Forced Miscarriage = Murder?

by Cara on November 23, 2007

in abortion, courts, feminism, legislation, patriarchy, pregnancy, violence against women and girls, women’s health

[Cross-posted from Feministe]

I’ve been musing over this one for a little while and I’m eager to hear what you think. Recently, a Texas Court ruled that a fetus can be murdered, but not by abortion.

Texas laws allow the killing of a fetus to be prosecuted as murder, regardless of the stage of development, but the laws do not apply to abortions, the state’s highest criminal court has ruled.

The Court of Criminal Appeals announced the ruling Wednesday, rejecting an appeal by Terence Lawrence, who said his right to due process was violated when he was prosecuted for two murders in the killings of a woman and her 4- to 6-week-old fetus.

The court ruled unanimously that state laws declaring a fetus an individual with protections do not conflict with the United States Supreme Court’s ruling in Roe v. Wade that women have a constitutional right to abortion.

Now, I have made my feelings on sentences for the killing of fetuses very clear in the past. In this case, I’m very glad that the court ruled that violently causing the miscarriage of a pregnancy is different from abortion. It is different. But murder?

Personally, I am someone who sees little value in a several week old embryo. But I also know that for women who want to be pregnant, their several week old embryos do have a whole lot of value. I’m completely okay with that.

What bothers me, though, is that this type of ruling takes the focus off of the female victim. In this case, the woman was murdered. In others, she may have “just” been beaten. Regardless, whenever a forced miscarriage takes place, there is always a female victim. A live, grown, breathing woman who has a life, a history, etc. She is the one here that we ought to be concerned about.

And my concern for her is what makes me want violently or non-consensually inducing a miscarriage to be a crime. In murder cases, yes, killing a woman who is visibly pregnant or whom the perpetrator knows to be pregnant probably makes the crime more heinous. In non-murder cases, many if not most women would want to see justice for the crime committed against them and their fetuses/embryos.

And I agree with them. Forcibly inducing an unwanted miscarriage should be a punishable crime. I don’t think that we should just tack it on to an existing case, i.e. giving a harsher sentence for a beating that results in a miscarriage verses one that did not. That gives the impression that the murder of a pregnant woman is somehow worse than the murder of a non-pregnant woman, and that for a woman who is currently gestating, a violent attack isn’t quite as bad. So I agree that we should make killing another woman’s fetus through violence or coercion a crime, and a crime separate from the general assault — but it should still be considered a crime against the woman and not as highly punishable as the assault charge. Instead of talking about “killing fetuses” we need to talk about “violently causing a woman to miscarry.” [There is information about current U.S. laws here. It seems to me that they all define killing a fetus as murder or manslaughter, but someone who understands legal jargon will have to verify that.]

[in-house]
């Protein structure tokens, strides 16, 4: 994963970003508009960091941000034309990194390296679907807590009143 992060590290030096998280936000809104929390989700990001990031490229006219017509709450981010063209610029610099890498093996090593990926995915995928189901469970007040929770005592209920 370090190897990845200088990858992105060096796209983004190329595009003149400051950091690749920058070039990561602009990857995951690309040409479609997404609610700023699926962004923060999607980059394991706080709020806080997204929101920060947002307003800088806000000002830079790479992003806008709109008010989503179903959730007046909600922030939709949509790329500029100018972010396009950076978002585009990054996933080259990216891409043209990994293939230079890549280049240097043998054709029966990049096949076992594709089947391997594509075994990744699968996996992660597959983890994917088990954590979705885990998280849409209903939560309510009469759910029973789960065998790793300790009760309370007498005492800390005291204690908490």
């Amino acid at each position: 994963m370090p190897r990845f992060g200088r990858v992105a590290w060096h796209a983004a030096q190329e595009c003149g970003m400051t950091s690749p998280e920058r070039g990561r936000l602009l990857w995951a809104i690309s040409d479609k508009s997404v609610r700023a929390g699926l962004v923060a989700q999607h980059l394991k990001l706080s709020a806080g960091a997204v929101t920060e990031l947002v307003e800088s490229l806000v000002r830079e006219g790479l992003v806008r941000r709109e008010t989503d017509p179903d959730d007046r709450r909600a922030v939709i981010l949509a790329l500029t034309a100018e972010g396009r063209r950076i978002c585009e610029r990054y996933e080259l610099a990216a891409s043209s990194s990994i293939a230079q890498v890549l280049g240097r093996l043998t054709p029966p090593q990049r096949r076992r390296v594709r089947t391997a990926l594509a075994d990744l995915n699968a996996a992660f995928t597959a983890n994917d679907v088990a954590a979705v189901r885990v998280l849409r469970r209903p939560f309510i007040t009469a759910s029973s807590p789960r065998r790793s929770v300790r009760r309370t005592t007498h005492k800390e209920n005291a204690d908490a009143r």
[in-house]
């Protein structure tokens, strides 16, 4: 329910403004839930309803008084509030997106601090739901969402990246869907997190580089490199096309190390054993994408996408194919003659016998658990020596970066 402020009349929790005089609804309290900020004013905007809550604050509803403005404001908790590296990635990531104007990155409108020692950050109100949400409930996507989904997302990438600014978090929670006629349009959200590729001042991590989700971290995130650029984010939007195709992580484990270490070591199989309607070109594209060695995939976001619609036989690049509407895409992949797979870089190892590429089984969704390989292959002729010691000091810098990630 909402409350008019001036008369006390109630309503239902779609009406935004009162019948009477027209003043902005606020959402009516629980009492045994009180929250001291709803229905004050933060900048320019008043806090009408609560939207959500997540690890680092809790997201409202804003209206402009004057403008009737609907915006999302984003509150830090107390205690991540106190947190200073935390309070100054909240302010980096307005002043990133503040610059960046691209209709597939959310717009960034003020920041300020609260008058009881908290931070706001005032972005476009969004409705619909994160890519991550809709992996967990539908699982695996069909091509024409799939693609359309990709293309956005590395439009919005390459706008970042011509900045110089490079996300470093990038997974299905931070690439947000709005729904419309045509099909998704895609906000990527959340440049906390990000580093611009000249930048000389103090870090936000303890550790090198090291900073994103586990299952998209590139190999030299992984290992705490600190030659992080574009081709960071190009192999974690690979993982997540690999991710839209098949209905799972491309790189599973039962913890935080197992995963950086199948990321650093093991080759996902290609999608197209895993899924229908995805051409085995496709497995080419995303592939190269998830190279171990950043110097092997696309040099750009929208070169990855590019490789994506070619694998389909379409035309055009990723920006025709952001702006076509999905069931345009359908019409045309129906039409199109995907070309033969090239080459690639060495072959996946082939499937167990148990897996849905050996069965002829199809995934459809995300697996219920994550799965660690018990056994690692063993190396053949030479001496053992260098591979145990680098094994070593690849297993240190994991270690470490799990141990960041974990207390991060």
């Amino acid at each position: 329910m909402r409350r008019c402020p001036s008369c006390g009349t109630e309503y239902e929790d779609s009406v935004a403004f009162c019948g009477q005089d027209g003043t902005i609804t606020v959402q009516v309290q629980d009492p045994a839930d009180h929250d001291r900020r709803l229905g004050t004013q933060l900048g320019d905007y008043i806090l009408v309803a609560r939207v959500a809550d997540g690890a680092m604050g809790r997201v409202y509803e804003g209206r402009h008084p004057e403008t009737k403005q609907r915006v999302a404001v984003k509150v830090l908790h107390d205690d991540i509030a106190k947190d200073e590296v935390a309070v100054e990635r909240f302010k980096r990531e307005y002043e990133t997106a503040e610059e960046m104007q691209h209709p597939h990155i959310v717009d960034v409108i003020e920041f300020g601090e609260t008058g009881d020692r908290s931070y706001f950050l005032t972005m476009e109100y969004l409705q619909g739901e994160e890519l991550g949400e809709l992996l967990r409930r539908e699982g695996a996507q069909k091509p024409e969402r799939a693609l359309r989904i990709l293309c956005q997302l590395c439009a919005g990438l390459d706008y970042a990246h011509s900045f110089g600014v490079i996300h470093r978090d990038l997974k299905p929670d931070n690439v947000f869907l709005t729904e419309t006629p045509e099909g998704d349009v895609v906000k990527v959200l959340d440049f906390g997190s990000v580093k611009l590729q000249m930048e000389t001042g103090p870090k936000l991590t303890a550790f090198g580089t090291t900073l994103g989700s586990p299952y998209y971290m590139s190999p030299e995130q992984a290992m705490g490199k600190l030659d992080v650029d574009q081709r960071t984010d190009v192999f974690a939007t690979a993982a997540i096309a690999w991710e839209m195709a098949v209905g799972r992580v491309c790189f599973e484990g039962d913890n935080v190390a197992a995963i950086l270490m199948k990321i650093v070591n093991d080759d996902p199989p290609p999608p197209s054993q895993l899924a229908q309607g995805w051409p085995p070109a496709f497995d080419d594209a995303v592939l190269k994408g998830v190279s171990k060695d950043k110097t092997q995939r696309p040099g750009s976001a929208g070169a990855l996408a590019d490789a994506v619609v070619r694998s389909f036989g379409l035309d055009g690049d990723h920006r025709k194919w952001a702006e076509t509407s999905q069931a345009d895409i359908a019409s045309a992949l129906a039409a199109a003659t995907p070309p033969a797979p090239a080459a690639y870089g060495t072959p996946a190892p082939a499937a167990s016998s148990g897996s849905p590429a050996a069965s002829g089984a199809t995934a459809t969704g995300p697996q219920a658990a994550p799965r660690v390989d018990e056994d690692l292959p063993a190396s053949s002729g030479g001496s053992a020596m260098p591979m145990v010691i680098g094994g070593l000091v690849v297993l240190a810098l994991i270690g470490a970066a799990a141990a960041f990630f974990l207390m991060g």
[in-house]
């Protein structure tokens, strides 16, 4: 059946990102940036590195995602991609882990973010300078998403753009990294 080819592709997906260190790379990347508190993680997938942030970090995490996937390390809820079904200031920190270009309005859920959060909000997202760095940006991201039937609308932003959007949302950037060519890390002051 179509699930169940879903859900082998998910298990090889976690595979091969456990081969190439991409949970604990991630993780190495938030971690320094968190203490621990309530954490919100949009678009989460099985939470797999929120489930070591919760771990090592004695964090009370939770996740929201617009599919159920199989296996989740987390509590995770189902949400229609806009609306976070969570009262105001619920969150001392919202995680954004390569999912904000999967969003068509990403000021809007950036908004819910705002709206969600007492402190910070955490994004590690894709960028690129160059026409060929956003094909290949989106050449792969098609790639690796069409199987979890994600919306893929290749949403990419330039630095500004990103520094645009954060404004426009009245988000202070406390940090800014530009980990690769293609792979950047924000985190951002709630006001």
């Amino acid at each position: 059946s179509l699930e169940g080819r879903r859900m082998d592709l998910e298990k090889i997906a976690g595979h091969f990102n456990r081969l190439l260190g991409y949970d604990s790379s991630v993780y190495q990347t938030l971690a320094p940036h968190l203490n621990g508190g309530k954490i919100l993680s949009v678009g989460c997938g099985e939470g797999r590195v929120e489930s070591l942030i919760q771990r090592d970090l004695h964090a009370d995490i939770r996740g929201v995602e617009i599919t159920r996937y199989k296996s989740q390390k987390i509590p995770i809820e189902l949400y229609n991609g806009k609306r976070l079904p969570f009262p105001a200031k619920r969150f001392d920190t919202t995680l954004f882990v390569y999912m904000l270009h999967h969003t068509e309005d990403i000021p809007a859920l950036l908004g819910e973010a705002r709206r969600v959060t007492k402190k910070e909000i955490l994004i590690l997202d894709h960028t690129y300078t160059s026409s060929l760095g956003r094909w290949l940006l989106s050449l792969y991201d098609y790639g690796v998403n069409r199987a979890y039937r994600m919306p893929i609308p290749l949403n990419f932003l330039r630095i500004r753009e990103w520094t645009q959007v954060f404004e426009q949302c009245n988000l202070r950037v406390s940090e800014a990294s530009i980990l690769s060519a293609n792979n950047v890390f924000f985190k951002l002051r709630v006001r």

And no, it should not be considered murder. There is absolutely no way that I think that an embryo or a fetus has either more or equal worth than the woman carrying it, except to maybe the woman herself. I also don’t think that a fetus is a person. And that’s what murder is: the killing of another person.

Though the court has separated abortion from the crime of “killing a fetus,” quite frankly it just doesn’t make any sense to me. Why is one killing of a fetus okay and the other is not? Well, because one is consensual by the woman and the other isn’t, which is what I would like to see the law based upon. But the argument here is based on the fetus itself, not on the woman, or the crime wouldn’t be called murder. And since I don’t see why I should be able to kill my husband legally but it’s murder when someone else does . . . I’m stumped. It doesn’t work that way.

Either a fetus has rights or it doesn’t. I say that it certainly should not. But I don’t think that I’m going to be the only one to catch on to the double-standard and ask “why?” It’s not exactly a giant leap. If the public comes to see a fetus as a person with rights before asking this question, well, we know where that’s headed.

So just like with abortion, I think that a model of forced miscarriage as crime should be about protecting women’s rights and preventing violence against women. Causing a purposeful/violent miscarriage is just as bad as denying women the access to abortion (or worse, in the case of physical assault). For me, it is about bodily autonomy. It comes down to a woman getting to make that decision, it comes down to a woman’s right to be pregnant and it comes down to women having the right to not be beaten at all, let alone the right to not be beaten and then overlooked for the embryo she was carrying.